A new Kingsboro Elementary School was built on W. 11th Ave. and opened in 1972, with Don Williams serving as its principal. The three older buildings were closed. Columbia was deeded to the City Recreation Commission. There were no plans for McKinley. But the question of what to do with Kingsboro would bring slight controversy to the city. 

There were two parties interested in the building: the Fulton County Historical Society and Delking Realty, who also owned the building that housed the Fulton County Silk Mill next to the old school. In March 1972, it was announced that the Board of Education tentatively planned to give the building to the historical society for use as a museum, providing they had the funding to run it and doing so aligned with state education law. There were other requirements as well, including that the FCHS verify its existence as an incorporated body under the NYS Regents and eligible to receive property and demonstrate fiscal ability to support the museum for one year. The deed also included a reverter clause, stating that if the building ceased to be used as a museum, it would go back to the school district. 

The controversy arose from whether the BOE had the authority to make the decision on their own without consulting taxpayers — especially because the organization would not pay property tax as a 510(c)3. Though the community, the Common Council, and the Board of Supervisors generally supported the idea and saw the benefits of having a museum, there were still those who disagreed with the way the situation was handled. “Controversy surrounding the former Kingsboro Avenue School . . . reached the floor of the Common Council at its meeting last night at City Hall,” read the May 24, 1972 issue of the Leader-Herald. The council approved a resolution 9-2 to give the building to the FCHS and authorized a contribution of $1,000 to the historical society for expenses of the museum.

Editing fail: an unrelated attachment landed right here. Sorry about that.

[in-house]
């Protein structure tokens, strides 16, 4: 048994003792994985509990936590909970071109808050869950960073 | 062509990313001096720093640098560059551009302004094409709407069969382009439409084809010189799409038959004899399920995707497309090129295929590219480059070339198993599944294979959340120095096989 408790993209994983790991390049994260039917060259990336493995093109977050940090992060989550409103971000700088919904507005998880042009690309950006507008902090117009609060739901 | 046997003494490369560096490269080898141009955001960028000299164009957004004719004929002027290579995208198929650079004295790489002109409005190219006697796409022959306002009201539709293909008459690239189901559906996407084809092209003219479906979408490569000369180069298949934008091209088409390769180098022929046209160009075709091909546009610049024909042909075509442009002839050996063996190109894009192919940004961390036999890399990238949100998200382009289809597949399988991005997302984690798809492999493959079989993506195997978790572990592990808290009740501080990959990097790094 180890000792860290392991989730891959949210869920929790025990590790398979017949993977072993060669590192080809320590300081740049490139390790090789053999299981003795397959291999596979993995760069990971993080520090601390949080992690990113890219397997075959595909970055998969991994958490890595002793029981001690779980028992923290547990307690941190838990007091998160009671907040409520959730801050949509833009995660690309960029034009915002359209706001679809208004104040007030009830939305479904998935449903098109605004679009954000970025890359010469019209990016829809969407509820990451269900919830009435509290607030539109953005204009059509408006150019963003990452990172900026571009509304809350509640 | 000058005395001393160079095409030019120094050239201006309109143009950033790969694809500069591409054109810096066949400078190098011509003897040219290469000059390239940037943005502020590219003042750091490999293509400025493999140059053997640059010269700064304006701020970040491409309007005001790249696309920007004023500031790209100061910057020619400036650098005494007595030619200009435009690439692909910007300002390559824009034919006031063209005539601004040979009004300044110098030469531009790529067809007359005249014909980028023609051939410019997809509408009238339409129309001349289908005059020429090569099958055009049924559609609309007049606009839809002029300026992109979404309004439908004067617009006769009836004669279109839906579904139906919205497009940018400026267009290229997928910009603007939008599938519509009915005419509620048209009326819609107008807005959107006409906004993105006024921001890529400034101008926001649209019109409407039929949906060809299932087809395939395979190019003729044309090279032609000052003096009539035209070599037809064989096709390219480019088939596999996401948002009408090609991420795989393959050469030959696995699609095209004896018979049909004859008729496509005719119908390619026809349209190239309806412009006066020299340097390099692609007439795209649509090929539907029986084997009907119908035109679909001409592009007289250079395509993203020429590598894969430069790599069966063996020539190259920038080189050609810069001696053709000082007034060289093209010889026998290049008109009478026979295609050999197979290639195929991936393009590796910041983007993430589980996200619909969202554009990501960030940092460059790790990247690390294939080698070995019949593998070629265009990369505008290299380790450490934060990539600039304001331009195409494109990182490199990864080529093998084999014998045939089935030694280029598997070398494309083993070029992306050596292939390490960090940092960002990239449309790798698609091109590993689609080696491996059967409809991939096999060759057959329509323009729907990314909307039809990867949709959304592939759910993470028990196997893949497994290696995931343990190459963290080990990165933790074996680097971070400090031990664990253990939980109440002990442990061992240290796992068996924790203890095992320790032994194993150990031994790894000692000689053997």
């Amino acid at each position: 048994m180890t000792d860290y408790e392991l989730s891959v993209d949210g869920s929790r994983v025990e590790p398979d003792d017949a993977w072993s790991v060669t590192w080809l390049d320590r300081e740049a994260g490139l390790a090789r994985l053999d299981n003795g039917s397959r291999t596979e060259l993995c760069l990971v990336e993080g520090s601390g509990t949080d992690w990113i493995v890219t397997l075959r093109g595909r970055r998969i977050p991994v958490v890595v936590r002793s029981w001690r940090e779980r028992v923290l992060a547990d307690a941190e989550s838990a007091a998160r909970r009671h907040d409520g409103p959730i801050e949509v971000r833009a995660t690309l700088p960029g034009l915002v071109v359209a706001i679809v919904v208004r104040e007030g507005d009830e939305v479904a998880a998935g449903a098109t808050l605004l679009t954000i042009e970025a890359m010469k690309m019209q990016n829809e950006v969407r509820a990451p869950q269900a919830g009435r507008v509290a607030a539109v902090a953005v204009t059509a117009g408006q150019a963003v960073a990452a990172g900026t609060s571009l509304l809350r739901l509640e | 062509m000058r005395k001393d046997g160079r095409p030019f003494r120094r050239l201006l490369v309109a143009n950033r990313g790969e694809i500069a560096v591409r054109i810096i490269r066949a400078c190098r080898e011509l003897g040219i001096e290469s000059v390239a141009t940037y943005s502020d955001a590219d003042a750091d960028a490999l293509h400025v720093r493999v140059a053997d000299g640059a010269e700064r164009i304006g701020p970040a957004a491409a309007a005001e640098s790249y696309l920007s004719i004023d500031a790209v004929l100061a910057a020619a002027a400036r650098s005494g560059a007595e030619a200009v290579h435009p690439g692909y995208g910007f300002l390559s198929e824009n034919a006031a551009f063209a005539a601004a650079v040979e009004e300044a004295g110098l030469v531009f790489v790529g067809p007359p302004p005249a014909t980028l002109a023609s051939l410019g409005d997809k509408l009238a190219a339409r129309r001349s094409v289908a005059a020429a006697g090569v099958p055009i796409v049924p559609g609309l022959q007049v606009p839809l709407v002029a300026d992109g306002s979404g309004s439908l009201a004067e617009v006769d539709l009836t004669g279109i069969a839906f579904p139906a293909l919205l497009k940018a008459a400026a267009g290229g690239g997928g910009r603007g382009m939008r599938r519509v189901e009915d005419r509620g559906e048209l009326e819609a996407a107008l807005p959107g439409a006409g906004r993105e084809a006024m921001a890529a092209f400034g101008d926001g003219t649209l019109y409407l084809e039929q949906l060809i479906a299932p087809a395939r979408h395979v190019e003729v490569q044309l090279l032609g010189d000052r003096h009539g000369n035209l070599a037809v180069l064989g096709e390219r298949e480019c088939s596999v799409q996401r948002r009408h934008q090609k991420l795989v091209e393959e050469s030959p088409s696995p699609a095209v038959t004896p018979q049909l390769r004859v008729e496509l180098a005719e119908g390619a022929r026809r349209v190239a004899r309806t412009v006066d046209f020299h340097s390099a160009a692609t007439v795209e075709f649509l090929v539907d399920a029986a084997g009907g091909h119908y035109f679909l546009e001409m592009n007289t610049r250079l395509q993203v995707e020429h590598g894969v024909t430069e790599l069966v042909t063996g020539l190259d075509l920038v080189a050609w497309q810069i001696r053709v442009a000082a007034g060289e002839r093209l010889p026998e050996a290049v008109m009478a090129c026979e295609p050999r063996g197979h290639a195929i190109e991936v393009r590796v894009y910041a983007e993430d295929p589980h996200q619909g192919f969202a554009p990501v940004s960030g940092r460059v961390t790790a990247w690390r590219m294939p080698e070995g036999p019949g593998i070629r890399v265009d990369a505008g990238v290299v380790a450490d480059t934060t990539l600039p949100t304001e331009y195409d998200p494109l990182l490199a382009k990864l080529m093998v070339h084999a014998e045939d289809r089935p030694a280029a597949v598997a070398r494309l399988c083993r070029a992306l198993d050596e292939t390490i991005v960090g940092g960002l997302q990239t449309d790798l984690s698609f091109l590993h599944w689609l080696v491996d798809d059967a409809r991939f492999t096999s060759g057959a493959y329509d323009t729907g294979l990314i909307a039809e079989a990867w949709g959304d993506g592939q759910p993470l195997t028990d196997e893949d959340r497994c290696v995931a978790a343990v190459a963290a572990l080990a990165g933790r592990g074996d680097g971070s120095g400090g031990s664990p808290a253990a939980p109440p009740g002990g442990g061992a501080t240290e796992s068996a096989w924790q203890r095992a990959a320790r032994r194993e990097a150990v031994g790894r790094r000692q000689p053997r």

5th Ward Alderman Frederick Chatterton felt there should have been a referendum for public vote to determine the building’s fate. City attorney Angelo Lomanto explained that the silk mill had a non-conforming use zoning designation that couldn’t be expanded — it was legally almost unheard of, and would require rezoning of school property, creating a “severe stumbling block” for the silk mill to take over the building. Chatterton and 4th Ward Alderman Albert Hoggins were the two opposing votes. 2nd Ward Alderman Margaret Ambrosino was absent. 

The museum opened to the public on February 3, 1973. It was set up by the Explorer-Yorkers Post 1776, which Lew Decker was in charge of. The first special exhibit was “Crime and Punishment in Fulton County.” It was manned by uniformed state police and included items on loan from the Fulton County Sheriff, the state police, and the Gloversville and Johnstown Police Departments. Neighborhood kids were interested in the goings-on and helped to convert the building into a museum. 

Over the past 70 years, the Fulton County Historical Society has continued to grow. The organization has been mostly volunteer run until June 2019, when the society hired its first full-time Executive Director (yours truly). The exhibits, displays, programs, and events over the years were carefully crafted by dedicated members of the community who understood the importance of preserving local history in order to better understand and shape our future. 

Just like everywhere, the pandemic hit the FCHS hard, closing the museum’s doors for a year and putting all of the initiatives and plans the organization had on hold. Our 70th anniversary seems like the perfect moment to re-launch and encourage renewed interest in the society. In honor of this commemoration, the FCHS has launched its 70 for 70 Campaign with a goal of raising $70,000 by June 2023. 

If you haven’t visited us recently — or ever — please stop by. We’re open Thursdays through Sundays from 12-4 p.m. through Labor Day and Saturdays and Sundays from 12-4 from Labor Day to Columbus Day. There is no charge for admission. We offer a number of programs and events for all ages throughout the year. If you can’t make it during our open hours, we’re also open for visits by appointment. You can find all of the information on our website at You can also learn more about membership in the FCHS and the 70 for 70 Campaign and how to donate. I hope to see you at the museum soon.